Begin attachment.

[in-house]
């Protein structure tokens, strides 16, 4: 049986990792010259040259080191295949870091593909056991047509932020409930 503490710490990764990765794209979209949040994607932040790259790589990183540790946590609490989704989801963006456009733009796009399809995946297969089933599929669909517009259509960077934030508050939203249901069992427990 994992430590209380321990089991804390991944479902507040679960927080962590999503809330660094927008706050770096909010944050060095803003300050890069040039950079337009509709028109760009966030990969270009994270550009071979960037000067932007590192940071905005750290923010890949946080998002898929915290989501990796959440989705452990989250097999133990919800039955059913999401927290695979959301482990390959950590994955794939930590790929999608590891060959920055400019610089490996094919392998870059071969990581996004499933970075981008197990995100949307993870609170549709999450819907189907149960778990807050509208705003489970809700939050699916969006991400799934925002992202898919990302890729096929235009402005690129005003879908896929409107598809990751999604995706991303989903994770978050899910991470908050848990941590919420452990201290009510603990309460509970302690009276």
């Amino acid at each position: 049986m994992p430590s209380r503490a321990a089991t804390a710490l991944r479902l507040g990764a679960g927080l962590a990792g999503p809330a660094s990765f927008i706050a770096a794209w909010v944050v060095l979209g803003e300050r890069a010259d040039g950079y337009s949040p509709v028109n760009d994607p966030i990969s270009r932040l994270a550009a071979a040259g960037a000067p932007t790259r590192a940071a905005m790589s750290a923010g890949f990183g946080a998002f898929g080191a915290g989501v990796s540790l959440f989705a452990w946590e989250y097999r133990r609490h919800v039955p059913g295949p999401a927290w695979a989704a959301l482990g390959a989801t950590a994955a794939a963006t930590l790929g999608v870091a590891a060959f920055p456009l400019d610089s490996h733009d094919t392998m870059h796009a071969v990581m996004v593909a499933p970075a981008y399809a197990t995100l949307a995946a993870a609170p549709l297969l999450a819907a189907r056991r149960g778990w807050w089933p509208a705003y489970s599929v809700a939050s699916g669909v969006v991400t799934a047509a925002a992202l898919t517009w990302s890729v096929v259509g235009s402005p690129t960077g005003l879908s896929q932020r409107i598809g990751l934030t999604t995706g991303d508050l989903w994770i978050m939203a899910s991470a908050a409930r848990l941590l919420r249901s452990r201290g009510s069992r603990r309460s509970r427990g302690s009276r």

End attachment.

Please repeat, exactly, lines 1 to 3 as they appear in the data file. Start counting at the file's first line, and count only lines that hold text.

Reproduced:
[in-house]
């Protein structure tokens, strides 16, 4: 049986990792010259040259080191295949870091593909056991047509932020409930 503490710490990764990765794209979209949040994607932040790259790589990183540790946590609490989704989801963006456009733009796009399809995946297969089933599929669909517009259509960077934030508050939203249901069992427990 994992430590209380321990089991804390991944479902507040679960927080962590999503809330660094927008706050770096909010944050060095803003300050890069040039950079337009509709028109760009966030990969270009994270550009071979960037000067932007590192940071905005750290923010890949946080998002898929915290989501990796959440989705452990989250097999133990919800039955059913999401927290695979959301482990390959950590994955794939930590790929999608590891060959920055400019610089490996094919392998870059071969990581996004499933970075981008197990995100949307993870609170549709999450819907189907149960778990807050509208705003489970809700939050699916969006991400799934925002992202898919990302890729096929235009402005690129005003879908896929409107598809990751999604995706991303989903994770978050899910991470908050848990941590919420452990201290009510603990309460509970302690009276």
């Amino acid at each position: 049986m994992p430590s209380r503490a321990a089991t804390a710490l991944r479902l507040g990764a679960g927080l962590a990792g999503p809330a660094s990765f927008i706050a770096a794209w909010v944050v060095l979209g803003e300050r890069a010259d040039g950079y337009s949040p509709v028109n760009d994607p966030i990969s270009r932040l994270a550009a071979a040259g960037a000067p932007t790259r590192a940071a905005m790589s750290a923010g890949f990183g946080a998002f898929g080191a915290g989501v990796s540790l959440f989705a452990w946590e989250y097999r133990r609490h919800v039955p059913g295949p999401a927290w695979a989704a959301l482990g390959a989801t950590a994955a794939a963006t930590l790929g999608v870091a590891a060959f920055p456009l400019d610089s490996h733009d094919t392998m870059h796009a071969v990581m996004v593909a499933p970075a981008y399809a197990t995100l949307a995946a993870a609170p549709l297969l999450a819907a189907r056991r149960g778990w807050w089933p509208a705003y489970s599929v809700a939050s699916g669909v969006v991400t799934a047509a925002a992202l898919t517009w990302s890729v096929v259509g235009s402005p690129t960077g005003l879908s896929q932020r409107i598809g990751l934030t999604t995706g991303d508050l989903w994770i978050m939203a899910s991470a908050a409930r848990l941590l919420r249901s452990r201290g009510s069992r603990r309460s509970r427990g302690s009276r």